These incredible early concept drawings for the Mad Tea Party attraction by artist Bruce Bushman include a number of features that were ultimately not included in the final attraction. Of course, the attraction is inspired by the animated movie Alice in Wonderland which was released by the Disney Studio in 1951, just a few years before the park opened.
In the first artwork you will notice the concept includes large characters from the movie, including the Mad Hatter and March Hare enjoying a cup of tea on top of a table, as well as Chesire Cat and Caterpillar. In the second drawing, the teacup ride vehicles were set to spin on a platform designed like a tablecloth with doilies alongside a number of items you would expect to find on a table during a tea party, including a teapot, creamer, and a sugar bowl. The final image shows the attraction in its original form when Disneyland opened in 1955. The ride was plagued early on with mechanical problems and was soon reengineered within the park’s first year of operation. In 1983, Fantasyland received a major overhaul and the attraction was moved to the location where it sits now next to the Alice in Wonderland attraction.
You’ll lose your head over the Alice in Wonderland line designed by Disney Legend Mary Blair.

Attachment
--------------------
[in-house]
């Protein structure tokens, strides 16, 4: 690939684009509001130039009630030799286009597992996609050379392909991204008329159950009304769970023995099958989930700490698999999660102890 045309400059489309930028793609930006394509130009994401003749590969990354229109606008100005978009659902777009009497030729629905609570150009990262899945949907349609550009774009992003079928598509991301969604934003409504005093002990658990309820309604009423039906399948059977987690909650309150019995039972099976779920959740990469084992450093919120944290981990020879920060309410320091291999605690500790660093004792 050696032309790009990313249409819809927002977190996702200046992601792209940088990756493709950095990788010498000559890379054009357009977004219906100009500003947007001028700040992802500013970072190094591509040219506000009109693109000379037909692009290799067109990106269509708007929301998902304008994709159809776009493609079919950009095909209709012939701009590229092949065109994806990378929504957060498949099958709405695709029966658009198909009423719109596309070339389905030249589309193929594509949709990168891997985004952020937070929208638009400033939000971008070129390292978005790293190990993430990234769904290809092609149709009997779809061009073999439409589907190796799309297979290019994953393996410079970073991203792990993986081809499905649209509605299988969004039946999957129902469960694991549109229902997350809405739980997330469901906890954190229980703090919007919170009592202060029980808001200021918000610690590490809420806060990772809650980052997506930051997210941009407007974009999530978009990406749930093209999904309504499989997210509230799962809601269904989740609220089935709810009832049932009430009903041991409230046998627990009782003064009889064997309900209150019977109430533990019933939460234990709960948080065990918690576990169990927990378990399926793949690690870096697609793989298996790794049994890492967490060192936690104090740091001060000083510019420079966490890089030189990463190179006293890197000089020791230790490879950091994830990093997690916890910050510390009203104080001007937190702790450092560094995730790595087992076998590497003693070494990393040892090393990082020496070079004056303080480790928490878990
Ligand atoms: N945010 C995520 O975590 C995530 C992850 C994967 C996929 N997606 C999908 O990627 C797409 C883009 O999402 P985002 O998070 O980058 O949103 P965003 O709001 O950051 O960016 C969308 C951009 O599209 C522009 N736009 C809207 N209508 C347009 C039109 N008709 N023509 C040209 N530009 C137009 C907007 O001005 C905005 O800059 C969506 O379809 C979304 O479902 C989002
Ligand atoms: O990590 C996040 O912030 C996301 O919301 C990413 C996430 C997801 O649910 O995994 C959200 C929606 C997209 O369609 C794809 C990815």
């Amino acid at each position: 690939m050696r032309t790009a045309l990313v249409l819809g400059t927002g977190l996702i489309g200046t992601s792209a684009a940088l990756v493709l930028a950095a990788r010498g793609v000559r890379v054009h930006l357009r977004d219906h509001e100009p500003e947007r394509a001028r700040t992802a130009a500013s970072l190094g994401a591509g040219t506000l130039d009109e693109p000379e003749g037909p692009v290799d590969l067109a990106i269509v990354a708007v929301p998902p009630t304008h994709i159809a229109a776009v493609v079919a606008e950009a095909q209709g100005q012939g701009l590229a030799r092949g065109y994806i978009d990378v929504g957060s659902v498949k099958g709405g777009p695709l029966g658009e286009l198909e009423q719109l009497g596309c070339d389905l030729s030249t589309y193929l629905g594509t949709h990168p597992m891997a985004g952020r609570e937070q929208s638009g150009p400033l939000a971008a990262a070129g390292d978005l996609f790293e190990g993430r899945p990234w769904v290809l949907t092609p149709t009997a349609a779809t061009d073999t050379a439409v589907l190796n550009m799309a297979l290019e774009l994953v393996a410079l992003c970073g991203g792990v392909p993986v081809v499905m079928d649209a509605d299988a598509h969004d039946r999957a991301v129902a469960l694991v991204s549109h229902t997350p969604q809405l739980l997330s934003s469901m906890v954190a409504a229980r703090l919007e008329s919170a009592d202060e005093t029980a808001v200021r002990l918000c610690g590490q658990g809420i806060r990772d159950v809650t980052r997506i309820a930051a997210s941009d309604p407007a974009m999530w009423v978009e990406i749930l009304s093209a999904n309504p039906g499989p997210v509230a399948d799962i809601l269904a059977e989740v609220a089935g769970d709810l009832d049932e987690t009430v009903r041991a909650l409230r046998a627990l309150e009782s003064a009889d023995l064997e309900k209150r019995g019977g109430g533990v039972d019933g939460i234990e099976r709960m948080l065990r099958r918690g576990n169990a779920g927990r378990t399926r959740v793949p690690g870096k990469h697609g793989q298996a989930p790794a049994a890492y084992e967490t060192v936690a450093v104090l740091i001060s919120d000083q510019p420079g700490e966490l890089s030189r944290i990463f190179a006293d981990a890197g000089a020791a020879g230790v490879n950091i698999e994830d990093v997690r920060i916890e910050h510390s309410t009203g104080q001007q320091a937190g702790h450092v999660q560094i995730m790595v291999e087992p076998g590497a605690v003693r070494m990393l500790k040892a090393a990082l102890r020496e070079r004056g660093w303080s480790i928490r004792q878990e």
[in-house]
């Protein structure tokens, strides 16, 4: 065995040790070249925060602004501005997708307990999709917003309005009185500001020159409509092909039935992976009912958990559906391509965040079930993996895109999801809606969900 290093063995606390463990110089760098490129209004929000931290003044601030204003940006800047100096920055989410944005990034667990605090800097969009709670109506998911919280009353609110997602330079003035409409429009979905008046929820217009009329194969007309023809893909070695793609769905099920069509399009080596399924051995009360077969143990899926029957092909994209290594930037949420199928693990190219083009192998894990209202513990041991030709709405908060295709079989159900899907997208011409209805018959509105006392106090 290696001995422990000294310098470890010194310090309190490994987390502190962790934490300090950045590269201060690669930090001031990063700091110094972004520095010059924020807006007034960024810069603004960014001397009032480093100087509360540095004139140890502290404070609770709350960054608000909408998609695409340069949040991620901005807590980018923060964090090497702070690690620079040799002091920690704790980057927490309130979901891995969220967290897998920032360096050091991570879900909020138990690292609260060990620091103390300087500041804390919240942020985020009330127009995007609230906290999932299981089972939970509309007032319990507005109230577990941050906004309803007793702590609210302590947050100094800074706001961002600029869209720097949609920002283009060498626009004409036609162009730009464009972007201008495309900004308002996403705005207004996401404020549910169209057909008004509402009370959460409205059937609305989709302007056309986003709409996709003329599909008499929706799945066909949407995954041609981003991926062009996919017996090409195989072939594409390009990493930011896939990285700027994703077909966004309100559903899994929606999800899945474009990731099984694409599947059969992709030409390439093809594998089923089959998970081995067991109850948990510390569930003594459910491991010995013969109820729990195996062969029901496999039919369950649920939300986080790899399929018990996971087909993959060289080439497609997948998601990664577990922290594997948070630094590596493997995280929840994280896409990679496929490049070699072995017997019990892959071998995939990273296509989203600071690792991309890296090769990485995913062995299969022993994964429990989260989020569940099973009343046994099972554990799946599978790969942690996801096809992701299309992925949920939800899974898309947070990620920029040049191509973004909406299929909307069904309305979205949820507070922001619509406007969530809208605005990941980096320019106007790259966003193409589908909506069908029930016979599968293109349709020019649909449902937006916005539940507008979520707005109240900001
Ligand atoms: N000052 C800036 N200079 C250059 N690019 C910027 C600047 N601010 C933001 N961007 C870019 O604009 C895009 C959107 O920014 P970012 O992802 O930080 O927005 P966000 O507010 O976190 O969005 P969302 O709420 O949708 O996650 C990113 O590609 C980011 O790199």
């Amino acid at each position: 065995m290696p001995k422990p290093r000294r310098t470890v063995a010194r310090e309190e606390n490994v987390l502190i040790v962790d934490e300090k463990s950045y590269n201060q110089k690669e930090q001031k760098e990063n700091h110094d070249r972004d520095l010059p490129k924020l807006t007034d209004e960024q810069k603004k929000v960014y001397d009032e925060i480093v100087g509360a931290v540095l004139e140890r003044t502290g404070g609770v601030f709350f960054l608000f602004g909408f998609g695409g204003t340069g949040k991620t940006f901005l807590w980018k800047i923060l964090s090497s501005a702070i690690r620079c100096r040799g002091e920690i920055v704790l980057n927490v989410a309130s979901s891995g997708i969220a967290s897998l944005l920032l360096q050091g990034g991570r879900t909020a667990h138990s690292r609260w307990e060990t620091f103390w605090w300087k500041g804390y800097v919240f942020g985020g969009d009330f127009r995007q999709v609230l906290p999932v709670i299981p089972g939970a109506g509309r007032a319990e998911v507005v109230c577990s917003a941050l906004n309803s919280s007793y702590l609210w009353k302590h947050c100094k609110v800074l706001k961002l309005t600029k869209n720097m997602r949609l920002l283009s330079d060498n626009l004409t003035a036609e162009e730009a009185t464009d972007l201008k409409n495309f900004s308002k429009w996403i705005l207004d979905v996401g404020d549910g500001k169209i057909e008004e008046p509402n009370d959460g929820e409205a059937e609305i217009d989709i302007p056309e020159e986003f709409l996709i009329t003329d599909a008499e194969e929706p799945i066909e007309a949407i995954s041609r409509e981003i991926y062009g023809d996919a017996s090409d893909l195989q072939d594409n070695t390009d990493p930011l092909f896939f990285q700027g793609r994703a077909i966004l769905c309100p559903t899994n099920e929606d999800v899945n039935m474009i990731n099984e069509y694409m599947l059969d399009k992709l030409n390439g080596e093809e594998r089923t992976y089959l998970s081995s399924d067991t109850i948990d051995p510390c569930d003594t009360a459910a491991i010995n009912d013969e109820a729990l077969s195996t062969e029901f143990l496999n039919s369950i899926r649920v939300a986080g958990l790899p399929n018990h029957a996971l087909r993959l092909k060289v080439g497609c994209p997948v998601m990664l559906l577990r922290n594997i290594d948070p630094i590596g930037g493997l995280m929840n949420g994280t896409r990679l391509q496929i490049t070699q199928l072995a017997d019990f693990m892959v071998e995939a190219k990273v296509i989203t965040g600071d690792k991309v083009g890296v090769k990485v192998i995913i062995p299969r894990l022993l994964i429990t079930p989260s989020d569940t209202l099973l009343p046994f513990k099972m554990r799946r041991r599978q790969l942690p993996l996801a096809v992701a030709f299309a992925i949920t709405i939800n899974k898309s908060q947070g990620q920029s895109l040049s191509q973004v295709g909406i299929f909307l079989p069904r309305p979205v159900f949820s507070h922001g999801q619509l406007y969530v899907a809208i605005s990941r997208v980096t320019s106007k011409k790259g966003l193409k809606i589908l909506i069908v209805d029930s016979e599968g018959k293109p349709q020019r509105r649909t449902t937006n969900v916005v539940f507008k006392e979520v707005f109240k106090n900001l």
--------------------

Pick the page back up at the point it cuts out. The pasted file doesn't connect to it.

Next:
2021 marked the 70th Anniversary of Disney’s classic Alice in Wonderland. The timeless classic was released in July 1951. It is the 13th animated classic created by Disney.
Disney describes Mary Blair as an imaginative color stylist and designer. Mary Blair helped introduce modern art to Walt Disney and his Studio. Also, Mary’s unique color and styling greatly influenced such Disney productions as Song of the South, Make Mine Music, Melody Time, So Dear to My Heart, The Adventures of Ichabod and Mr. Toad, Cinderella, Alice in Wonderland, and Peter Pan.
Every day is a Golden Afternoon with your teatime confections served on this set of four porcelain dessert plates featuring Alice and the Garden of Live Flowers. Designs adapted from inspirational art for Alice in Wonderland by Disney Legend Mary Blair.
The Indians were made out of fiberglass from a mold. Indian Joe was originally supposed to look like a carved Cigar Store Indian from the Victorian era. The Frontierland carved Indian Chief has a brown cape, while the Main Street Indian Chief has a teal green cape. Because of the natural wear and tear of fiberglass both chiefs are usually replaced every 5-7 years.
Cigar Store Indians are a form of American Folk Art dating back to the 1800s. They were commonly placed on the walk in front of tobacconist shops to direct illiterate customers to the shop. Since there were so many immigrants who couldn't read English, it was common to use visual trade signs such as a carving instead of written signs to bridge the language barrier.
*Note the Elvis pumpkin on the 20th Century Music Company sign behind Joe.
I found these awesome Cheshire Cat PJ bottoms and curated a complete ensemble around them. Bright colors and whimsical style.
Growing up in Los Angeles in the 70s/80s we visited Disneyland on a regular basis and often after school, before "Annual Passes".